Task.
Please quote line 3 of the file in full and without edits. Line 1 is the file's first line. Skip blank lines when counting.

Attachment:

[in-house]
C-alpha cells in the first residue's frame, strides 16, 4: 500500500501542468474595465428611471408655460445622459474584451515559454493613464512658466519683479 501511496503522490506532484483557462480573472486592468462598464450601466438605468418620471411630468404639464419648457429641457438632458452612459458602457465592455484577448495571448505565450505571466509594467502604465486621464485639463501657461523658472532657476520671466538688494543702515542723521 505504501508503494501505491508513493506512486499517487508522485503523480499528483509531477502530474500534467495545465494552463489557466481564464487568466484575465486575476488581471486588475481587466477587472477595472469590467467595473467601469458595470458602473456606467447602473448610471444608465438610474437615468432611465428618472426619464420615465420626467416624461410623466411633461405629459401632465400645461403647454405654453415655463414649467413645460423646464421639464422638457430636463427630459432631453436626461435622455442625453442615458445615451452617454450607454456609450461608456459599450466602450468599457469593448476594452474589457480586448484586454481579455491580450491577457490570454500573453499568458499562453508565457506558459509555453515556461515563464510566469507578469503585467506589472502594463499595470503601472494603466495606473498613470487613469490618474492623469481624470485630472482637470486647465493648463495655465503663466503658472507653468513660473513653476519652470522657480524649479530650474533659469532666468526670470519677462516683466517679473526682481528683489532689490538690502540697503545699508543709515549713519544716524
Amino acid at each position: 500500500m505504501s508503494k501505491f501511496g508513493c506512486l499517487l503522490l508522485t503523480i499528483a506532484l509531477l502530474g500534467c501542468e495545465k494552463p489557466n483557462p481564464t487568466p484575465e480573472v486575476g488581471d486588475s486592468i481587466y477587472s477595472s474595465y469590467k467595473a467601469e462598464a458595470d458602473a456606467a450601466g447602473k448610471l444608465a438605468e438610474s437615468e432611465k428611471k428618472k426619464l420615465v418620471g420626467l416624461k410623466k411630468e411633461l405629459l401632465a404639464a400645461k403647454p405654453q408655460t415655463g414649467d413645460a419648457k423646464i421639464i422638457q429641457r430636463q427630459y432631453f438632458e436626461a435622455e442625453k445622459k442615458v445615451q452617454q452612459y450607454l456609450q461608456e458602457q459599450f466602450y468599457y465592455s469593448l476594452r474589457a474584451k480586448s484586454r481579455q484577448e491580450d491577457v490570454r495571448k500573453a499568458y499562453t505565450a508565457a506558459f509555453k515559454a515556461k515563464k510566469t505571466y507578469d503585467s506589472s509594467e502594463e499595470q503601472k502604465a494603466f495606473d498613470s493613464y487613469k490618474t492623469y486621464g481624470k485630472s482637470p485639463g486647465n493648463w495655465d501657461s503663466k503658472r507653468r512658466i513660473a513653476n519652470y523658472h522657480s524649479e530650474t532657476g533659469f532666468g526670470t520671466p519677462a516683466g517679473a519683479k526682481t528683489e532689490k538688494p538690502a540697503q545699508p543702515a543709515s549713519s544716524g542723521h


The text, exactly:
Amino acid at each position: 500500500m505504501s508503494k501505491f501511496g508513493c506512486l499517487l503522490l508522485t503523480i499528483a506532484l509531477l502530474g500534467c501542468e495545465k494552463p489557466n483557462p481564464t487568466p484575465e480573472v486575476g488581471d486588475s486592468i481587466y477587472s477595472s474595465y469590467k467595473a467601469e462598464a458595470d458602473a456606467a450601466g447602473k448610471l444608465a438605468e438610474s437615468e432611465k428611471k428618472k426619464l420615465v418620471g420626467l416624461k410623466k411630468e411633461l405629459l401632465a404639464a400645461k403647454p405654453q408655460t415655463g414649467d413645460a419648457k423646464i421639464i422638457q429641457r430636463q427630459y432631453f438632458e436626461a435622455e442625453k445622459k442615458v445615451q452617454q452612459y450607454l456609450q461608456e458602457q459599450f466602450y468599457y465592455s469593448l476594452r474589457a474584451k480586448s484586454r481579455q484577448e491580450d491577457v490570454r495571448k500573453a499568458y499562453t505565450a508565457a506558459f509555453k515559454a515556461k515563464k510566469t505571466y507578469d503585467s506589472s509594467e502594463e499595470q503601472k502604465a494603466f495606473d498613470s493613464y487613469k490618474t492623469y486621464g481624470k485630472s482637470p485639463g486647465n493648463w495655465d501657461s503663466k503658472r507653468r512658466i513660473a513653476n519652470y523658472h522657480s524649479e530650474t532657476g533659469f532666468g526670470t520671466p519677462a516683466g517679473a519683479k526682481t528683489e532689490k538688494p538690502a540697503q545699508p543702515a543709515s549713519s544716524g542723521h